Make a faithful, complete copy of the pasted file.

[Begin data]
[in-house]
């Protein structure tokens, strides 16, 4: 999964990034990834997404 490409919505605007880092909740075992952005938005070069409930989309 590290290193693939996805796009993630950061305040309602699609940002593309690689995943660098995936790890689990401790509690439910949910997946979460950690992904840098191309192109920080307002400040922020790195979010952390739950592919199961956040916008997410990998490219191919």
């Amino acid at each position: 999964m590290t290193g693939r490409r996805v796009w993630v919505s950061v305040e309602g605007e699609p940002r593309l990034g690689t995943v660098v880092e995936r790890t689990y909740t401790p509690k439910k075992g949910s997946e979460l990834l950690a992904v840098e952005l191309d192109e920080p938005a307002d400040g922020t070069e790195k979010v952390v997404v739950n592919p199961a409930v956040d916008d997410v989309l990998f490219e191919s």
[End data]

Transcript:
[in-house]
């Protein structure tokens, strides 16, 4: 999964990034990834997404 490409919505605007880092909740075992952005938005070069409930989309 590290290193693939996805796009993630950061305040309602699609940002593309690689995943660098995936790890689990401790509690439910949910997946979460950690992904840098191309192109920080307002400040922020790195979010952390739950592919199961956040916008997410990998490219191919």
């Amino acid at each position: 999964m590290t290193g693939r490409r996805v796009w993630v919505s950061v305040e309602g605007e699609p940002r593309l990034g690689t995943v660098v880092e995936r790890t689990y909740t401790p509690k439910k075992g949910s997946e979460l990834l950690a992904v840098e952005l191309d192109e920080p938005a307002d400040g922020t070069e790195k979010v952390v997404v739950n592919p199961a409930v956040d916008d997410v989309l990998f490219e191919s």